Walking Without Injury

Tips & Tricks for Walking Well

When: Friday, July 24 at 12:00pm

Reserve your spot now with our easy to use booking system.
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Join Lindsey, one of our incredible Physiotherapists here at Zoomers, for a session on how we can protect ourselves from injury when walking recreationally during this FREE interactive session. There will be lots of opportunity to have all your questions answered.

Walking comes with both demands and benefits for your body.

Lindsey will review the reasons we get injured from walking and what those most commonly are.

There are many exercises that can improve your core and leg strength which aids to walking well. Here are three of Zoomer’s Owner & Physiotherapist Laura Lundquist’s favourites.

1. Sit to stand

Moving from a seated to a standing position is an easy way to increase the strength and power in your legs. It is best done off a firm chair placed against a wall so it won’t slide away from you.

Position yourself in the middle of the seat or slightly closer to the front. Keeping your feet and knees hip-width apart, stand up to a fully upright position. If possible, do not use your hands pushing on the armrests or your legs to help.

Slowly sit back down in the chair without flopping down. Repeat this exercise several times in a row to build the strength in your legs. You should feel the muscles working in your thighs (quadriceps) and buttocks (gluteals).

Increasing strength in these muscles will increase your walking endurance and speed.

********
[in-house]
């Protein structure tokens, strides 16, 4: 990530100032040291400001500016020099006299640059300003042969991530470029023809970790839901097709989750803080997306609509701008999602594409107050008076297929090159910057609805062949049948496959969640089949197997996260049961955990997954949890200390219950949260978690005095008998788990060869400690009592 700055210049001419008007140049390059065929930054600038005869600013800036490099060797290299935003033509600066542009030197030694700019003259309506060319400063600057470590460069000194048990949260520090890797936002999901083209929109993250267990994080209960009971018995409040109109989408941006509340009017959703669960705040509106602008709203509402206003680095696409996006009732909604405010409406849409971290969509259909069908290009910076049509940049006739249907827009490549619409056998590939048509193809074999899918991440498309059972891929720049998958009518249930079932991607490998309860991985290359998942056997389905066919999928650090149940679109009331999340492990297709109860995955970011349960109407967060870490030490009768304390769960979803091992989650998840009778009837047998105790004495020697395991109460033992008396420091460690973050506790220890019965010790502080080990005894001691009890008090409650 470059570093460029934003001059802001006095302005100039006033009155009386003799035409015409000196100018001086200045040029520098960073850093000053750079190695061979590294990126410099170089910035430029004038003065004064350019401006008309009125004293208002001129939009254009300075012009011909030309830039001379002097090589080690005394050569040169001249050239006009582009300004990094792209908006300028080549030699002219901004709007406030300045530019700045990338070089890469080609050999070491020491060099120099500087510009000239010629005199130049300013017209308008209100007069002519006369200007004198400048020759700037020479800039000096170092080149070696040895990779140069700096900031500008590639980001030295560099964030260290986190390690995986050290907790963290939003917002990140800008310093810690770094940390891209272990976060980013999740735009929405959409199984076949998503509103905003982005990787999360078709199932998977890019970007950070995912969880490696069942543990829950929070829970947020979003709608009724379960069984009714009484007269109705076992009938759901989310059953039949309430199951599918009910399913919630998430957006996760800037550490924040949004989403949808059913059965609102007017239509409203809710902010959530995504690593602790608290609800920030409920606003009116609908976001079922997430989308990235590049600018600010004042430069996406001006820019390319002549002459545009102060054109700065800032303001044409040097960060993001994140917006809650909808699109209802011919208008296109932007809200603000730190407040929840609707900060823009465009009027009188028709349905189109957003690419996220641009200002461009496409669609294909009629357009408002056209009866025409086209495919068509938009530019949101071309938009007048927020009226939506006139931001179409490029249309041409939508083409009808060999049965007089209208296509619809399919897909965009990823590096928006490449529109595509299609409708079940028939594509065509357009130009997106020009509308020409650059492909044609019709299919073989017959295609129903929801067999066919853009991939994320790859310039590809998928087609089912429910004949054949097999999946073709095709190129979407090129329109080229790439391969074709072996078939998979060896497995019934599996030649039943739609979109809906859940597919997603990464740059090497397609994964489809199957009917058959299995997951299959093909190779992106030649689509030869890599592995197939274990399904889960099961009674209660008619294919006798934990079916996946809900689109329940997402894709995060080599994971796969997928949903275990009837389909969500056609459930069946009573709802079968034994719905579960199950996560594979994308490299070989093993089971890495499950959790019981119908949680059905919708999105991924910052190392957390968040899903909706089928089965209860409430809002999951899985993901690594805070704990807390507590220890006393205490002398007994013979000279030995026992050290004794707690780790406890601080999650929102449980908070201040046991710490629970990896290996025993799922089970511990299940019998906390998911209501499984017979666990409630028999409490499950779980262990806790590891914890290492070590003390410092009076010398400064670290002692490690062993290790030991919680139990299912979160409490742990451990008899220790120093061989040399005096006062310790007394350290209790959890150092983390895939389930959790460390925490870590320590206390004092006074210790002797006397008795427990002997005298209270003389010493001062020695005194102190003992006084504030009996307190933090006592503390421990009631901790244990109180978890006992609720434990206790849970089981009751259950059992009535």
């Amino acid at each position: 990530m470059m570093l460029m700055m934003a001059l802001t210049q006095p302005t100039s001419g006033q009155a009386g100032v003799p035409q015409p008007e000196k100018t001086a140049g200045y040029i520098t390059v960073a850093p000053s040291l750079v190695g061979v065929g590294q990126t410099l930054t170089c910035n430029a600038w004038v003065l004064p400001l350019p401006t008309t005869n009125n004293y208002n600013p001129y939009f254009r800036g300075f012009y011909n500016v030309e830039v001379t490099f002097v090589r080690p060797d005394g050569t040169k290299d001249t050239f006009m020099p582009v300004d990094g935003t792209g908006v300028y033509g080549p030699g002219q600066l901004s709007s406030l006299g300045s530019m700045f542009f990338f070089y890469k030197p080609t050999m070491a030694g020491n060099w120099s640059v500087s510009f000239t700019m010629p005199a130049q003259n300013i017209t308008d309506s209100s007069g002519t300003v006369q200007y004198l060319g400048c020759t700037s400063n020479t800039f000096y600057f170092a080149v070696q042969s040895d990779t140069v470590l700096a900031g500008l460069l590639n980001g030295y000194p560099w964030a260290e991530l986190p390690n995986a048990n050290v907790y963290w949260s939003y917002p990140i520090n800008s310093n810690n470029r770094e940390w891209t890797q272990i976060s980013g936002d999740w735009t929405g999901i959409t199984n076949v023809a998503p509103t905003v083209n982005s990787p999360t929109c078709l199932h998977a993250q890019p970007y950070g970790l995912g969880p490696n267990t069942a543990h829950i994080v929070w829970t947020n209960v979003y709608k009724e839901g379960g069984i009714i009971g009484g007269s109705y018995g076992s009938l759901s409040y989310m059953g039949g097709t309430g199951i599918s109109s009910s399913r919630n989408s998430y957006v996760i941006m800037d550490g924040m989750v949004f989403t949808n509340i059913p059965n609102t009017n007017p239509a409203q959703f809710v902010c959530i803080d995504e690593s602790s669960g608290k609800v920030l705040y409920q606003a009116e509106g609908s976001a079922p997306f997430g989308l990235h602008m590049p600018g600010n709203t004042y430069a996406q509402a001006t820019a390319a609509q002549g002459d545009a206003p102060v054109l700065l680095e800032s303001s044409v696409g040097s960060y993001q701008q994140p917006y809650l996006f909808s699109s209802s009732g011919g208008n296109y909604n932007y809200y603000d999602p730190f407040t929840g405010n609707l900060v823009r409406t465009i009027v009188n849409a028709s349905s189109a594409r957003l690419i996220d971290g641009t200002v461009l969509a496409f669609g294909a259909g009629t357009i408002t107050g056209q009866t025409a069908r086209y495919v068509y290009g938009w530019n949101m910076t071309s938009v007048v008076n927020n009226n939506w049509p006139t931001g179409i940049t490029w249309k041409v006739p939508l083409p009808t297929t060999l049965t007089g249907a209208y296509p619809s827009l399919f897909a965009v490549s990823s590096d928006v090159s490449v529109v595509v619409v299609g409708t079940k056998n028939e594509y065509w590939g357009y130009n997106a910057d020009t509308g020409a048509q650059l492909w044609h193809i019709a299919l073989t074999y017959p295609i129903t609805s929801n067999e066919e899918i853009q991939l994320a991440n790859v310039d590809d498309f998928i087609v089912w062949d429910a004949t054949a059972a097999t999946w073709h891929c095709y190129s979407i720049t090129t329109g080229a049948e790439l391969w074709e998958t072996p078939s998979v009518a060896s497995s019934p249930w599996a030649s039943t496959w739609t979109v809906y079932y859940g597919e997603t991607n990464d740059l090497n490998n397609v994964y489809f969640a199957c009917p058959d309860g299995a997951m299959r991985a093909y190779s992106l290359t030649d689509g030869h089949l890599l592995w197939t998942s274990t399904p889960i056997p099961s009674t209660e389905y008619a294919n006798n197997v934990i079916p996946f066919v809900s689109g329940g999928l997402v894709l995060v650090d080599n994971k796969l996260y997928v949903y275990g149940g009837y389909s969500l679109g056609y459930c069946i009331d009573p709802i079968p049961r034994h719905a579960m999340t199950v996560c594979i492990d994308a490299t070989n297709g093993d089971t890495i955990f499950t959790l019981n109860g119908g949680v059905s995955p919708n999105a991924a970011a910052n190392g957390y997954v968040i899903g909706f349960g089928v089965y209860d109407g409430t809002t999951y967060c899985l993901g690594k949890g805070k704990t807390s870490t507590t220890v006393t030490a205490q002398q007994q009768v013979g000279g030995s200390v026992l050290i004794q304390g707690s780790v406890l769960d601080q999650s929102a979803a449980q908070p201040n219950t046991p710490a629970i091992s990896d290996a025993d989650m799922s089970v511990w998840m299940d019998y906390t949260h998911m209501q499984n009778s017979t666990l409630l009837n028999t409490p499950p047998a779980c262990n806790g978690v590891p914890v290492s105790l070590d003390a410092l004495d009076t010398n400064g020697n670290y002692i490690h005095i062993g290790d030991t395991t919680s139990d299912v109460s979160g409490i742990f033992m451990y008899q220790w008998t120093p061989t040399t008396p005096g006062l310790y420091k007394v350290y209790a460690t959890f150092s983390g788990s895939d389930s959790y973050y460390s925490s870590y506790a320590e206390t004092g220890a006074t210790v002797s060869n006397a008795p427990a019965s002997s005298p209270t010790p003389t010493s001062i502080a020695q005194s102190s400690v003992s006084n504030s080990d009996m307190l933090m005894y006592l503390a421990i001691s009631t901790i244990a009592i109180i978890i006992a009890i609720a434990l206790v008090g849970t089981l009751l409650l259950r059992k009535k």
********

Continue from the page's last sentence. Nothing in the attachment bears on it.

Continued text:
2. Bridge

This exercise involves lying on your back with your knees bent and using your buttock (gluteal) muscles to lift your hips up, while keeping your feet down.

The bridge primarily strengthens your abdominal, lower back and gluteal muscles to increase your walking endurance and tolerance. It is best done on a mat on the floor, but can be done on a bed if getting to the floor is difficult.

Take care in this movement to ensure your lower back does not arch or experience discomfort.

3. Heel raises

Stand next to your kitchen countertop with your fingertips placed on top for balance. Use your calf muscles to lift your heels up off the floor without letting your ankles wiggle too much.

Ensure your body moves straight upward. Take care not to lean or sway forward, which would decrease the effectiveness of the exercise.

Calf strength contributes to your ability to push off and maintain an adequate walking speed to cross the street before the light changes and keep up with your children, grandchildren and pets.

These movements should not be painful. If you have any health conditions that might make these exercises unsafe or uncomfortable for you, it is best to consult your physiotherapist before starting something new.

Want to learn more?

Join Zoomers Physiotherapist Lindsey on Friday, July 24 at 12pmAST to find out how you can walk without injury during this free interactive session!

When: Friday, July 24 at 12:00pm

Reserve your spot now with our easy to use booking system.
Click the button to sign up.